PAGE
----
Steve Albini, Big Black and Shellac Frontman and Nirvana Engineer, Dies at 61

by 24USATVMay 8, 2024, 6 p.m. 26
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Steve Albini, a leading light of indie-rock’s sound and morality as frontman of Big Black and Shellac and recording engineer for Nirvana, PJ Harvey and many other artists, has died at the age 61. The news was confirmed to Variety on Wednesday by Taylor Hales, who works at Albini’s Chicago recording studio, Electronic Audio; no cause of death was provided.

Albini first rose to acclaim in the early 1980s as the frontman for Big Black, the Chicago-based trio known for aggressive guitar-based rock that worked with a drum machine rather than a live drummer, a rarity for the time. Yet he was also well known for his equally aggressive criticism of musicians and others who he felt were in it for money or popularity rather than the music — and he walked it like he talked it. He reviled the term “producer,” even if that’s arguably what he did on many recordings, and insisted on a “Recorded by Steve Albini” credit and refused to take any “points” — i.e. royalties, a common financial bonus for most top producers — from the recordings he worked on.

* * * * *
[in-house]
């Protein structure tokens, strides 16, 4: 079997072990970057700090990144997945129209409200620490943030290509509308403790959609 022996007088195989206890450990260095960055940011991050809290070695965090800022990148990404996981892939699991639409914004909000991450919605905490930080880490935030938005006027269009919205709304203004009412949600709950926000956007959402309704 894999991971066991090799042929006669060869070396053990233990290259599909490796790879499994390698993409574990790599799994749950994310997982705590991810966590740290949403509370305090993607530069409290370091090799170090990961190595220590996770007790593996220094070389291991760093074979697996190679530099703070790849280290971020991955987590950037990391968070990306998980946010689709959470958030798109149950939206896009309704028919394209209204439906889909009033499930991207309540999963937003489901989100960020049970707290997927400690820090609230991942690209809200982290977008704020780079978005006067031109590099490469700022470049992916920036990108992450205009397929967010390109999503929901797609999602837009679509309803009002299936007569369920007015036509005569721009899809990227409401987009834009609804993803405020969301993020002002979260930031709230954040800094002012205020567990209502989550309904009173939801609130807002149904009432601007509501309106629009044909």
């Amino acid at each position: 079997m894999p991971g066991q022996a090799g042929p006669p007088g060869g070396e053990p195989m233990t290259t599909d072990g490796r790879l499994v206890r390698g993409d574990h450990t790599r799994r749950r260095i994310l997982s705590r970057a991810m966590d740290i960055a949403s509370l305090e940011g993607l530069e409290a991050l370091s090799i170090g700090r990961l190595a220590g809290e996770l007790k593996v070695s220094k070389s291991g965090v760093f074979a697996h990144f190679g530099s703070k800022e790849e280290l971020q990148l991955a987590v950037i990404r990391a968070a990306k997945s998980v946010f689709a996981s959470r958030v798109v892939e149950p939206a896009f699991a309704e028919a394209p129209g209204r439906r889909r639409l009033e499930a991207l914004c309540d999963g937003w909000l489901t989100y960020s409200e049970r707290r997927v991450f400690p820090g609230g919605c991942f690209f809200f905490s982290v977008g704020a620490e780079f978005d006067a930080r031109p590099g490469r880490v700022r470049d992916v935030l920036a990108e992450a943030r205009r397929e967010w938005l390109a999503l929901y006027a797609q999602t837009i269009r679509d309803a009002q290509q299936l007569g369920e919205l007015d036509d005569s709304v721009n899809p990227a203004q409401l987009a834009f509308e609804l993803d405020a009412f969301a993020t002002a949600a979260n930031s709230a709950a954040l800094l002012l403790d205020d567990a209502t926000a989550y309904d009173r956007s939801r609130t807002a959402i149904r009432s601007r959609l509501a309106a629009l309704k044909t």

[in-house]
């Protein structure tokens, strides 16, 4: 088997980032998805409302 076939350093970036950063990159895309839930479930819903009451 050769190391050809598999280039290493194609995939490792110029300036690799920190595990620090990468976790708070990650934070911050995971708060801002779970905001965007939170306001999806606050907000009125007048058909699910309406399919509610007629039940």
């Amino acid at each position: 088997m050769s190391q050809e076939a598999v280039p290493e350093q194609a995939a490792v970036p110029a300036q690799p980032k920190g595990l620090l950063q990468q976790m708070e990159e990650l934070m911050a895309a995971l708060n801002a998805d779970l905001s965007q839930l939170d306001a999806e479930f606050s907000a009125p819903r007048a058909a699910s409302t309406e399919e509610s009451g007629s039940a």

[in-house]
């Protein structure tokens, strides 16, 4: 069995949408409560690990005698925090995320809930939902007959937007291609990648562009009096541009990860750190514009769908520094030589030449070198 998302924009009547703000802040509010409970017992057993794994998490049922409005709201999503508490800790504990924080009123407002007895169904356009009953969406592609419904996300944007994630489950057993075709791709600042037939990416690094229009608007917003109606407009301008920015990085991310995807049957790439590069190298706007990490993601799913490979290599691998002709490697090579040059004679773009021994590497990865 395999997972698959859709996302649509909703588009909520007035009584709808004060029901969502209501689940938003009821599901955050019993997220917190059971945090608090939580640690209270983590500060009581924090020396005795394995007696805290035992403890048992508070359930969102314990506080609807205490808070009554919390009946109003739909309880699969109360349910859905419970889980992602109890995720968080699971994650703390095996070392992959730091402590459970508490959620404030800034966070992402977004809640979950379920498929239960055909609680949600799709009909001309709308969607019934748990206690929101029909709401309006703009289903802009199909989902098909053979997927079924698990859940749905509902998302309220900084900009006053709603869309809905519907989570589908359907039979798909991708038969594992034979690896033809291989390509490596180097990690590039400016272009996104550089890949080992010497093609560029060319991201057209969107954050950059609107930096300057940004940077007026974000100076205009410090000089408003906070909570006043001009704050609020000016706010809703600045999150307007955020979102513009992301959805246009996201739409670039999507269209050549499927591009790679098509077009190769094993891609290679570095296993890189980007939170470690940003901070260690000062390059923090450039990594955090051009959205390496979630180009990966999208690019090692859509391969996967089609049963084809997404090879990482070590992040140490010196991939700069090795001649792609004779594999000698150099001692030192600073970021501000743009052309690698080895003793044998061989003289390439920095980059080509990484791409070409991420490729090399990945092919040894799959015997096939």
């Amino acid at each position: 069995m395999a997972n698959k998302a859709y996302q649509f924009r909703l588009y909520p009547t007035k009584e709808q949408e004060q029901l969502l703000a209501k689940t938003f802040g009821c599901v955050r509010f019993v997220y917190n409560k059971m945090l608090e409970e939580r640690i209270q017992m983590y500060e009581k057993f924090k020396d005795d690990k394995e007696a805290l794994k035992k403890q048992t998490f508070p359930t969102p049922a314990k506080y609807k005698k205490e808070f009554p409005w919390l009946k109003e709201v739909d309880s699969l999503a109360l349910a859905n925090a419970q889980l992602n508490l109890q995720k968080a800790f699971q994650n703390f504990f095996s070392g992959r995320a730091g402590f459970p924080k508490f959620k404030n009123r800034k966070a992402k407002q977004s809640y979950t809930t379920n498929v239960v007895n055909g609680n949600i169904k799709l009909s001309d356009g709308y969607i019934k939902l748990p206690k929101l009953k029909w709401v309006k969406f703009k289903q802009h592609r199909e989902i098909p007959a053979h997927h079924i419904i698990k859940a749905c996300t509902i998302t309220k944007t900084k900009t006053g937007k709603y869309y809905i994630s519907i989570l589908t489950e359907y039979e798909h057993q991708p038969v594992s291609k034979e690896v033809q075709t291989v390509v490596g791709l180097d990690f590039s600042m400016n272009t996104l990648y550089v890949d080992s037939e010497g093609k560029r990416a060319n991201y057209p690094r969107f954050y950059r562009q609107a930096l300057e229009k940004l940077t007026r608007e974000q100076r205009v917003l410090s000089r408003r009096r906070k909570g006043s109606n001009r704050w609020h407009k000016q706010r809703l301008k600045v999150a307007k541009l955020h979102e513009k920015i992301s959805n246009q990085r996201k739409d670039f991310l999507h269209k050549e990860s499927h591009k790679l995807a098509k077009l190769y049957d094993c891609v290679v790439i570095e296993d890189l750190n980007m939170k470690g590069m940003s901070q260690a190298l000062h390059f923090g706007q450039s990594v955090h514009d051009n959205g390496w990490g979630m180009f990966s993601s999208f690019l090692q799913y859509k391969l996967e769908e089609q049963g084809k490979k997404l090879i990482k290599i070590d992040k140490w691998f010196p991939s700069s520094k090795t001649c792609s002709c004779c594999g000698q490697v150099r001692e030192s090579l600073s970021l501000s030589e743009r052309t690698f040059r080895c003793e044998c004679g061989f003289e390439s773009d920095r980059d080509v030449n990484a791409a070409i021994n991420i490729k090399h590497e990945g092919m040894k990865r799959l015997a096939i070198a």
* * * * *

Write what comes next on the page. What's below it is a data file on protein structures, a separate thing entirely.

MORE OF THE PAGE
His at-times iconoclastic stance — and his galvanizing work on the Pixies’ landmark 1988 album “Surfer Rosa” — endeared him to Nirvana’s Kurt Cobain, who insisted that the band work with Albini on its second major label album, 1993’s “In Utero,” to the chagrin of their label, which was hoping for another speaker-shattering blockbuster similar to the group’s breakthrough, “Nevermind.” (“In Utero” was plenty loud, but not in the radio-friendly way they’d been angling for.) Around the same time, Albini also recorded PJ Harvey’s sophomore effort “Rid of Me,” which had a similarly aggressive sound.

Albini also worked with acts such as the Breeders, Slint, Helmt, the Jesus Lizard, Jon Spencer, the Dirty Three and even former Led Zeppelin members Jimmy Page and Robert Plant on their 1998 album “Walking Into Clarksdale.” The latter album in particular benefited from Albini’s spare, no-frills sound, which was at odds with the duo’s elaborate latter-day recordings.

Later in the In the 1990s he formed the band Shellac, which released five studio albums over the years and was preparing for a tour later this year to support their sixth full-length — and first in a decade — “To All Trains,” which is scheduled for release next week.

Albini was also the founder, owner and principal engineer at Electrical Audio, a recording studio complex in Chicago. Even now, Albini was still consistently taking up production gigs for a flat fee, refusing royalty payments in a show of support with his indie artists.

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